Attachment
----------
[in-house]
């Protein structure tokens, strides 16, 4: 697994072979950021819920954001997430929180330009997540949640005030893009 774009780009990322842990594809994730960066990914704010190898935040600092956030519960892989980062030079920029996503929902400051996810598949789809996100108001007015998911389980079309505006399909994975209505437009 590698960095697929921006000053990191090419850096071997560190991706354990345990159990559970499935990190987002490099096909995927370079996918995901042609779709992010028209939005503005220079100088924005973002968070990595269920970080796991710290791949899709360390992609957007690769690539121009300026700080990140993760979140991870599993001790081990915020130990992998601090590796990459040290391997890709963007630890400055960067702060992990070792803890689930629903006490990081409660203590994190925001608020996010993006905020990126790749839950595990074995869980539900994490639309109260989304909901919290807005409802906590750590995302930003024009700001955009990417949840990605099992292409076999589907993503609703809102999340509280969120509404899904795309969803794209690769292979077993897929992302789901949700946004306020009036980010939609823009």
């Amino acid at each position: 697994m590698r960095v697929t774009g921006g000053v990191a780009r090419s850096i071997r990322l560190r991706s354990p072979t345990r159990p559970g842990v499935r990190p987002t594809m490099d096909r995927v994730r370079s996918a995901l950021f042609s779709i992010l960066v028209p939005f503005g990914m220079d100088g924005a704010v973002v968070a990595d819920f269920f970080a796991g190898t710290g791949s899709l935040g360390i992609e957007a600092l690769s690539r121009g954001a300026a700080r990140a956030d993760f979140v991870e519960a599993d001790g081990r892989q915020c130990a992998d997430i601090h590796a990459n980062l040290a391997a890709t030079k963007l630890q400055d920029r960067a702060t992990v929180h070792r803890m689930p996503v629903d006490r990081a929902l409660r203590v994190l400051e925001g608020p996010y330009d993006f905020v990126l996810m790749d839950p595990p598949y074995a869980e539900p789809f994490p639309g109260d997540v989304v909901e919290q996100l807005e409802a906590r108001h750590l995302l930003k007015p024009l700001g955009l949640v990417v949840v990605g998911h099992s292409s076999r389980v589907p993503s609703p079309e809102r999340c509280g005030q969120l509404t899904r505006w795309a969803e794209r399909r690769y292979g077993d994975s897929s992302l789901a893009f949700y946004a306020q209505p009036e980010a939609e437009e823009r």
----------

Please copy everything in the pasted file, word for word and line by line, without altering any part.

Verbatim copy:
[in-house]
């Protein structure tokens, strides 16, 4: 697994072979950021819920954001997430929180330009997540949640005030893009 774009780009990322842990594809994730960066990914704010190898935040600092956030519960892989980062030079920029996503929902400051996810598949789809996100108001007015998911389980079309505006399909994975209505437009 590698960095697929921006000053990191090419850096071997560190991706354990345990159990559970499935990190987002490099096909995927370079996918995901042609779709992010028209939005503005220079100088924005973002968070990595269920970080796991710290791949899709360390992609957007690769690539121009300026700080990140993760979140991870599993001790081990915020130990992998601090590796990459040290391997890709963007630890400055960067702060992990070792803890689930629903006490990081409660203590994190925001608020996010993006905020990126790749839950595990074995869980539900994490639309109260989304909901919290807005409802906590750590995302930003024009700001955009990417949840990605099992292409076999589907993503609703809102999340509280969120509404899904795309969803794209690769292979077993897929992302789901949700946004306020009036980010939609823009």
């Amino acid at each position: 697994m590698r960095v697929t774009g921006g000053v990191a780009r090419s850096i071997r990322l560190r991706s354990p072979t345990r159990p559970g842990v499935r990190p987002t594809m490099d096909r995927v994730r370079s996918a995901l950021f042609s779709i992010l960066v028209p939005f503005g990914m220079d100088g924005a704010v973002v968070a990595d819920f269920f970080a796991g190898t710290g791949s899709l935040g360390i992609e957007a600092l690769s690539r121009g954001a300026a700080r990140a956030d993760f979140v991870e519960a599993d001790g081990r892989q915020c130990a992998d997430i601090h590796a990459n980062l040290a391997a890709t030079k963007l630890q400055d920029r960067a702060t992990v929180h070792r803890m689930p996503v629903d006490r990081a929902l409660r203590v994190l400051e925001g608020p996010y330009d993006f905020v990126l996810m790749d839950p595990p598949y074995a869980e539900p789809f994490p639309g109260d997540v989304v909901e919290q996100l807005e409802a906590r108001h750590l995302l930003k007015p024009l700001g955009l949640v990417v949840v990605g998911h099992s292409s076999r389980v589907p993503s609703p079309e809102r999340c509280g005030q969120l509404t899904r505006w795309a969803e794209r399909r690769y292979g077993d994975s897929s992302l789901a893009f949700y946004a306020q209505p009036e980010a939609e437009e823009r």